Wednesday, March 26, 2008

Flex Conditional Compilation with Clipboard

A particularly handy use of Flex's conditional compilation is to control when debugging information is output or otherwise handled. I discussed placement of fault information on the clipboard in a previous blog entry. In that blog entry, I included a call to place fault information on the clipboard (flash.system.System.setClipboard(<<yourFaultString>>)) in the standard ActionScript fault handler method I had written. The only downside to doing it this way is that fault information would also be placed on all users' clipboards during production use of this code. The virtue of conditional compiling in this case is clear -- we can use conditional compiling to only include the flash.system.System.setClipboard call when in development mode or debugging mode.

Here is an example of using Flex's conditional compilation to only place fault information on the clipboard when in debugging mode. This example is a simple example of a fault handler method that might be used and which will only place the fault information on the clipboard when in debugging mode.

* Generic failure/fault handler.
* @param aEvent Failure/Fault event to be handled.
function handleFault(aEvent:FaultEvent):void
const mName:String = "handleFault(aEvent)";
const fault:Fault = aEvent.fault;
const messageString:String =
"faultCode: " + fault.faultCode + "\n\n"
+ "faultString: " + fault.faultString + "\n\n"
+ "message: " + fault.message + "\n\n"
+ "rootCause: " + fault.rootCause;
trace( mName + ": " + messageString );;

The lines 17-20 above emphasize the conditional compiling and the call to setClipboard that will only occur when CONFIG::debugging is true.

With that code created, the next step is to set the value of CONFIG::debugging. This is set by using the -define compiler flag for the mxmlc compiler.

The next code snippet shows how this might be accomplished in Ant (Flex Ant tasks could also be used and are available from Adobe Labs for Flex 2 and are built-in to Flex 3).

<exec executable="mxmlc">
<arg value="${}/FlexSlidesExamples.mxml" />
<arg line="-debug=${flex.debug}" />
<arg line="-define=CONFIG::debugging,${flex.debug}" />
<arg line="-use-network=${}" />
<arg line="-output ${}/${file.swf}" />

For convenience, I set the flex.debug property in the file as either flex.debug=true or flex.debug=true. Note that this value is the same value I use to control whether the .swf compiled file will support debugging.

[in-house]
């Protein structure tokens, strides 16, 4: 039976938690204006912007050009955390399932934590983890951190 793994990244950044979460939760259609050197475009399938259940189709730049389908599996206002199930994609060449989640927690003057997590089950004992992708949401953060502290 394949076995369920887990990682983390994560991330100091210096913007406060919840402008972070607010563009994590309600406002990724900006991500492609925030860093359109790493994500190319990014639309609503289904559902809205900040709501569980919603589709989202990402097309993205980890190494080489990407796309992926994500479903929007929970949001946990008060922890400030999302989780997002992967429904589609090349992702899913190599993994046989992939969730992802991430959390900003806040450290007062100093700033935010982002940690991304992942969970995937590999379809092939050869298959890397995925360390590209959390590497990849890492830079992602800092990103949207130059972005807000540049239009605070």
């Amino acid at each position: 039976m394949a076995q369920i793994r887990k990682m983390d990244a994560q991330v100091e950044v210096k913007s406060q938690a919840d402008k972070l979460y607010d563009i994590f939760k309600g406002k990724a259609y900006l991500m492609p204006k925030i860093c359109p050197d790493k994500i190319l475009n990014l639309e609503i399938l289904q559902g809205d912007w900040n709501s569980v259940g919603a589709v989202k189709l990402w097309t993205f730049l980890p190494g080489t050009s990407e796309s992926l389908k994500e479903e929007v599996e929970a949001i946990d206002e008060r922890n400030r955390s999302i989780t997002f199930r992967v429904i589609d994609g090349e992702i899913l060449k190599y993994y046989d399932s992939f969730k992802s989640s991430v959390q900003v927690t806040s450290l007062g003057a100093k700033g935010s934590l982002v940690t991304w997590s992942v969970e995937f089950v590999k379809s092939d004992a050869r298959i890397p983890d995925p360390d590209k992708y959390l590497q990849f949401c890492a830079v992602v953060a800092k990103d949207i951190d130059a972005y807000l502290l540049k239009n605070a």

In a real application, of course, you'd probably want to use conditional compiling as shown here to limit even what is shown on the pop-up because it is not likely you want to expose all of those details to users who mostly don't want to see them either.

UPDATE (22 April 2008): As asked in the comment section below and as I responded, conditional compilation appears to be a feature unique to Flex 3 (or, at least, Flex 2 doesn't support the Flex 3 mxmlc compiler option as shown in this blog entry). The two screen snapshots below show conditional compilation with Flex 3's and Flex 2's mxmlc command. As the screen shots show, it compiles successfully for Flex 3, but does not recognize the -define option for Flex 2.

Successful Conditional Compilation with Flex 3

Unsuccessful Conditional Compilation with Flex 2

I have one other update to this blog entry (also updated on 22 April 2008). When one adds the CONFIG::debugging label to the Flex code, it must thereafter be provided to the mxmlc compiler. The next screen snapshot demonstrates the error message seen if this is not passed into the mxmlc command with the -define option.


~ medhavi ~ said...

Is there a way to accomplish conditional compilation in Flex 2?

Dustin said...


I changed my Flex 'mxmlc' compiler to Flex 2 and tried the conditional compilation and it did not work for me. Either it is not supported in Flex 2 or it requires a different option. I haven't seen anything on conditional compilation in the Flex 2 documentation, so my current assumption is that this is a new Flex 3 feature.

Thanks for bringing this up. I have updated my blog entry (blue text at bottom) to demonstrate this difference between Flex 2 and Flex 3.